Watching the Muppets rap Kanye West’s Monster is both hilarious and distressing. Count Von Count opening with Bitch I’m a monster / No good bloodsucker is entirely apropos, but then when Beaker delivers the line about the you-know-what in a sarcophagus you can almost feel your entire childhood imploding. Watch at your own risk.
Josh Groban sings Kanye’s tweets
It’s a very Kanye Friday everyone. Before you cry Enough! be sure to watch this one last clip. GRAMMY-winning singer Josh Groban put all of Mr. West’s tweets to music for a bit on the Jimmy Kimmel Show. If you thought they sounded ridiculous in cyberspace, just wait. Our favorite aria has to be I make awesome decisions in bike stores. Find out what yours is by watching the clip below.
Love is in the air ¦ so is anti-love
The celebrity musician zeitgeist got a workout this week with multiple hook-ups and break-ups. In one corner we have Kelly Pickler and Carlos Santana getting hitched (not to each other) and Selena Gomez getting with the Biebs. In the other corner, John Mellencamp announced his divorce from Elaine Irwin and Taylor Swift and Jake Gyllenhaal split. Love wins by a hair (a Bieber hair, the most powerful kind).
Chuck Berry collapses onstage during Chicago concert
Chuck Berry collapsed onstage in Chicago on New Year’s Day as his guitar was being tuned before the show started. After being rushed off stage, the 84-year-old legend returned 15 minutes later and tried to pick up his guitar to play. A man approached Berry and escorted him back offstage. Finally Berry returned to apologize to fans for being too weak to perform. They’re afraid I’ll do my scoot, he explained. Berry’s rep later reported that the singer was suffering from exhaustion.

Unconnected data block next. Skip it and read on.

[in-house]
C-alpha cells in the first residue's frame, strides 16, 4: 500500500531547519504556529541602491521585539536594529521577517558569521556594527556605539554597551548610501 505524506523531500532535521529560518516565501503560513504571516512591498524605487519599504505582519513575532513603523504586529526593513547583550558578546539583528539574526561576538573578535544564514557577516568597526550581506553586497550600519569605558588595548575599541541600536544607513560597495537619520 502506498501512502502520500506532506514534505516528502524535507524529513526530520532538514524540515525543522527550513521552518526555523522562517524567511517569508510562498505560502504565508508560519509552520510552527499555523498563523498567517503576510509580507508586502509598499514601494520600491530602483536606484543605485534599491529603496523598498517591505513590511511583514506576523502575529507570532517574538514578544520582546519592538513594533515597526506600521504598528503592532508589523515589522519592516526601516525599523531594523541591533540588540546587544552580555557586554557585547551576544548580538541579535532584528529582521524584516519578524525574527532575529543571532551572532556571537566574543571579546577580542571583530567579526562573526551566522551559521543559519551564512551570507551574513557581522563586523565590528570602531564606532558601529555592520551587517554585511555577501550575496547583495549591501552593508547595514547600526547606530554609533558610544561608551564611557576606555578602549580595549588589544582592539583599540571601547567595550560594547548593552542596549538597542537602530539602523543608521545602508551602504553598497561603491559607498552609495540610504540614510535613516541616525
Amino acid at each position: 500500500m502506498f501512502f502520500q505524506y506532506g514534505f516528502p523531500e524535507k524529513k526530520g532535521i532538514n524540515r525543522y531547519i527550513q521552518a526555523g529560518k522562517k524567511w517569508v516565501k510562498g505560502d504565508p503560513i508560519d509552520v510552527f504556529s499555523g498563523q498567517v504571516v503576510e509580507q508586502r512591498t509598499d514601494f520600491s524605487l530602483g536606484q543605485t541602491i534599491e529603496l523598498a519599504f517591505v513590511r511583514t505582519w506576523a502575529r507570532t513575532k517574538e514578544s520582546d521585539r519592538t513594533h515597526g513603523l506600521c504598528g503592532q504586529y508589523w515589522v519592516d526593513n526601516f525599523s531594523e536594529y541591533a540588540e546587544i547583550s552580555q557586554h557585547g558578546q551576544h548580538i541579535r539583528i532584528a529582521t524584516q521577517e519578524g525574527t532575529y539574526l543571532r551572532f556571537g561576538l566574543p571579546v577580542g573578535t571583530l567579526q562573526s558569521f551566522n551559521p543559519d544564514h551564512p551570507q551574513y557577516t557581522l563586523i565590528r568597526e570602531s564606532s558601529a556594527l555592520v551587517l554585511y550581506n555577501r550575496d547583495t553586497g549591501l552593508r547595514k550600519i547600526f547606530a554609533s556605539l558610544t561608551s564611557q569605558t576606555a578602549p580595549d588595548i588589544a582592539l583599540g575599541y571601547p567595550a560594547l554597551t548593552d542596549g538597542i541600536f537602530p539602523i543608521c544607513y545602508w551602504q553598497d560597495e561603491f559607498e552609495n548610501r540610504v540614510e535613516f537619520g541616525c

Will Oldham attacks Bill and Melinda Gates Charity Foundation
Bonnie Prince Billy wasn’t so bonny in an interview with Fogged Clarity this week. The man behind the alternative folk act, Will Oldham, had a lot to say about the ulterior motives behind Mr. and Mrs. Gates charity efforts. His take on Bill Gates thought process went thusly: I want to eradicate cholera, so I can get another motherfucker to buy my computer. We’re not sure that third-world kids will be rushing to the nearest Best Buy to buy a Dell, but what do we know?
Courtney Love’s tweets lead to defamation lawsuit
After Courtney Love was asked to pay up for custom clothing made for her by designer Dawn Simorangkir, the singer reacted with her characteristic grace, calling the designer a drug-pushing prostitute on her Twitter page. Now Love is being sued for defamation of character. The trial is set for February. Hope one of those bespoke garments is proper courtroom attire.
- What are stars favorite Beatles songs?
- Hayley Williams responds to the Brothers Farro
- Get ready for Kim Kardashian single and video
- Lady Gaga wins best selling cover girl of 2010
- Michael Jackson Discovery autopsy nixed
- New Lady Gaga single Born This Way comes out 2/13/11
- New Strokes album due in March
- Gerry Rafferty dead at 63
- No Doubt recording new album